Saturday, November 23, 2013

Bubble in Gold?- A Comparison, Part 2

As a followup to my prior post, I thought it could be illustrative to show the difference between a know bubble's price action and that of gold's, again here exemplified by the GLD.Once again, I show two comparisons of the NASDAQ and gold versus their respective highs. The NASDAQ high occurring in March 2000 and gold's high in August 2011. Here however, I show the slope coefficient of the price changes over the varying time frames and using the high as the starting reference point. The first chart shows the slope of the price rise into the respective high of each asset.

And the second chart shows you the slope of the price decline relative the same high as referenced above on each asset.

What is plainly obvious in each chart is that the slope of the price rise and decline on the NASDAQ, an obvious and well established bubble, is not even in the same ballpark as the rise and fall on the price of gold. Point being, gold was just not in a bubble.

Bubble in Gold?- A Comparison

One of my many endeavors at the moment includes the study of and what defines a bubble. Specifically, in regards to the claim that the rise in gold to $1,900 an ounce constituted a bubble and that that bubble needs to correct significantly. Maybe it is my own bias but the rise on the price gold into the 2011 correction just did not feel like a bubble. Did the price of gold get ahead of itself, in retrospect and versus various figures (like money supply growth) the answer in undoubtedly yes. But getting of itself does not in itself constitute a bubble.

As a comparison and in attempt to show my point, I show you the comparison of the price of gold (here the GLD) versus the NASDAQ circa the March 2000 high, the latter of which was a bubble. The comparisons I show use the March 2000 high on the NASDAQ and the August 2011 on the GLD as my reference points.

The first comparison shows the price rise for each respective asset for over 1,700 trading days prior to each high-water mark.

What stands out to me is not only the price rise of NASDAQ relative to the price of gold but the acceleration and duration of the ascent into the ultimate high. Gold, although gaining significantly over a seven year period, just did not experience the same degree of acceleration as seen in the NASDAQ.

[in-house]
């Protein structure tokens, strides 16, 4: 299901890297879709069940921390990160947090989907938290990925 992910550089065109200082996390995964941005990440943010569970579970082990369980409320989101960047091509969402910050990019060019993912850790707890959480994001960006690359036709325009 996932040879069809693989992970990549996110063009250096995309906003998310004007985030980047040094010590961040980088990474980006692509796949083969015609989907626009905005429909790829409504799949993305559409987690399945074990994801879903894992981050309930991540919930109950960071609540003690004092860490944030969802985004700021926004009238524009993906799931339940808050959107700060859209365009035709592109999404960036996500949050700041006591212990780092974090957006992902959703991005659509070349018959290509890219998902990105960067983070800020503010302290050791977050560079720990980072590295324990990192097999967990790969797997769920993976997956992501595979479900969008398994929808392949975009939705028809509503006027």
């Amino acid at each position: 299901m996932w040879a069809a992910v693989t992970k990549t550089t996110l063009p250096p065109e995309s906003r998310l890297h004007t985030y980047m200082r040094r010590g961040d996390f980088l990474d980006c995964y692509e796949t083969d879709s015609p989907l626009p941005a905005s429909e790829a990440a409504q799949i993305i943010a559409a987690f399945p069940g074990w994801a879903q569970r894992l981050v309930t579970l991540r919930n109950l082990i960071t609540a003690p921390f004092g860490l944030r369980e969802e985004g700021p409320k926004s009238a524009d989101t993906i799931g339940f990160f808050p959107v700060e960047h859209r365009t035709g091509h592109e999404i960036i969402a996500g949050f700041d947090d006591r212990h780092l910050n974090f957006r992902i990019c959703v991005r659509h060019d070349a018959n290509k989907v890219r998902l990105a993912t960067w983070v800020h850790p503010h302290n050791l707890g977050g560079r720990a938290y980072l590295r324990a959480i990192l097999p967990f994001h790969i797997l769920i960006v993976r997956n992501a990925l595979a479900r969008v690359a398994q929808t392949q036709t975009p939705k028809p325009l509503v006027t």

You may saying that bubble hard to detect except only in hindsight, and to a certain degree that may be true. With that in mind, I show you another comparison between gold and NASDAQ. The below comparison shows the degree of the price decline in each respective asset class relative to the high for a period of over 580 trading days.

And again, the NASDAQ not only showed a larger price decline magnitude, but also a price decline that accelerated faster over a similar time frame.

Although the price of gold has corrected has corrected significantly since making its interim high in 2011, what else should we expect after a 12-year bull run. But does this make it a bubble? Not when we compare the magnitude and acceleration of the price rise and decline heading into and following the ultimate high.

It's a Mindset- Howard Marks

Some general food for thought on the investing process.

Ritholtz Speaks Gold At Kitco News

I do not necessarily agree with every commentators/researchers ideas (for instance, Schiff's comments on Gold versus Bitcoin), but I have grown to admire Ritholtz opinions one way or another.

And in my opinion, the catalyst remains money printing for as long as the eye can see. But to echo others, any asset experiencing a 12-year bull run is bound to correct.

Friday, November 22, 2013

Not a Genuine Housing Market Recovery, Its Like 2007/2008- Stockman

Low Velocity of Money Explained

As outlined by Ludwig von Mises, as detailed in Murray Rothbard's book "The Mystery of Banking.